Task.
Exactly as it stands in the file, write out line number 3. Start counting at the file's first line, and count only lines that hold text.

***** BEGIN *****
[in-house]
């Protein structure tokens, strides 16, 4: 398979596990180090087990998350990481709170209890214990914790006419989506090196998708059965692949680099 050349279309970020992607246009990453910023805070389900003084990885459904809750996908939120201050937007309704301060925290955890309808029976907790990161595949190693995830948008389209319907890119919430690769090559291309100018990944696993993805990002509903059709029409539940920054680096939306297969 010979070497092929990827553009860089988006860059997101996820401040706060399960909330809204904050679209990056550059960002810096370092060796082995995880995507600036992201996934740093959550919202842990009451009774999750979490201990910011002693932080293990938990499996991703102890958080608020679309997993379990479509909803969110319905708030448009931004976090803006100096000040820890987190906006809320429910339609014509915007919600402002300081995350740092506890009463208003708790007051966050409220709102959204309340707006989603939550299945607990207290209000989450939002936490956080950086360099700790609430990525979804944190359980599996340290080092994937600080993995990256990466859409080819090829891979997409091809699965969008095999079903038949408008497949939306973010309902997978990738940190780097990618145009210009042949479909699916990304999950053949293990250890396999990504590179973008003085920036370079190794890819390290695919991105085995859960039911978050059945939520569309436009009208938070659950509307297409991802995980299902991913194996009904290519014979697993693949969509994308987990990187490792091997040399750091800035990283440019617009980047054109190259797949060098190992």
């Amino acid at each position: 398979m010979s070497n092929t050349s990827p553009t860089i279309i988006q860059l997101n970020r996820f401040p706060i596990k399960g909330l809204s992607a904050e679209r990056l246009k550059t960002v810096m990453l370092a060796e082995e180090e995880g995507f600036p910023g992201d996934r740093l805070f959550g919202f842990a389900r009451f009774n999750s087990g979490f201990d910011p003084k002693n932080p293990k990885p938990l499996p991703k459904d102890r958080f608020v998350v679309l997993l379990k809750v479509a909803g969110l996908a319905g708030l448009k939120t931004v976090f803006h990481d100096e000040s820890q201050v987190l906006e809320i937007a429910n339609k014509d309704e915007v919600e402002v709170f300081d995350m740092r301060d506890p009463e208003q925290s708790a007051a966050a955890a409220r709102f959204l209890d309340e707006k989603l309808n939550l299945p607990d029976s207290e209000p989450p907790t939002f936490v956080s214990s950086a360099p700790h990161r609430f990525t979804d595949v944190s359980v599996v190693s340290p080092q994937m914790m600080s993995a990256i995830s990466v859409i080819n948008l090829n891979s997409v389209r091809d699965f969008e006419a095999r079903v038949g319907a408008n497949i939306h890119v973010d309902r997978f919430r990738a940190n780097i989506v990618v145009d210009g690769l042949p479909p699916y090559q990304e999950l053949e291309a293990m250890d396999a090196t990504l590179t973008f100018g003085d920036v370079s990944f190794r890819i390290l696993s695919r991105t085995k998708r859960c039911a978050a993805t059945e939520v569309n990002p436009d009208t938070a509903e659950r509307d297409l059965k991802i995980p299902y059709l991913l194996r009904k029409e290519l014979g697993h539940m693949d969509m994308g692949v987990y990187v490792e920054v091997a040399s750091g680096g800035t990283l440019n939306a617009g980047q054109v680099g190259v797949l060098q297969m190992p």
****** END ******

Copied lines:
């Amino acid at each position: 398979m010979s070497n092929t050349s990827p553009t860089i279309i988006q860059l997101n970020r996820f401040p706060i596990k399960g909330l809204s992607a904050e679209r990056l246009k550059t960002v810096m990453l370092a060796e082995e180090e995880g995507f600036p910023g992201d996934r740093l805070f959550g919202f842990a389900r009451f009774n999750s087990g979490f201990d910011p003084k002693n932080p293990k990885p938990l499996p991703k459904d102890r958080f608020v998350v679309l997993l379990k809750v479509a909803g969110l996908a319905g708030l448009k939120t931004v976090f803006h990481d100096e000040s820890q201050v987190l906006e809320i937007a429910n339609k014509d309704e915007v919600e402002v709170f300081d995350m740092r301060d506890p009463e208003q925290s708790a007051a966050a955890a409220r709102f959204l209890d309340e707006k989603l309808n939550l299945p607990d029976s207290e209000p989450p907790t939002f936490v956080s214990s950086a360099p700790h990161r609430f990525t979804d595949v944190s359980v599996v190693s340290p080092q994937m914790m600080s993995a990256i995830s990466v859409i080819n948008l090829n891979s997409v389209r091809d699965f969008e006419a095999r079903v038949g319907a408008n497949i939306h890119v973010d309902r997978f919430r990738a940190n780097i989506v990618v145009d210009g690769l042949p479909p699916y090559q990304e999950l053949e291309a293990m250890d396999a090196t990504l590179t973008f100018g003085d920036v370079s990944f190794r890819i390290l696993s695919r991105t085995k998708r859960c039911a978050a993805t059945e939520v569309n990002p436009d009208t938070a509903e659950r509307d297409l059965k991802i995980p299902y059709l991913l194996r009904k029409e290519l014979g697993h539940m693949d969509m994308g692949v987990y990187v490792e920054v091997a040399s750091g680096g800035t990283l440019n939306a617009g980047q054109v680099g190259v797949l060098q297969m190992p």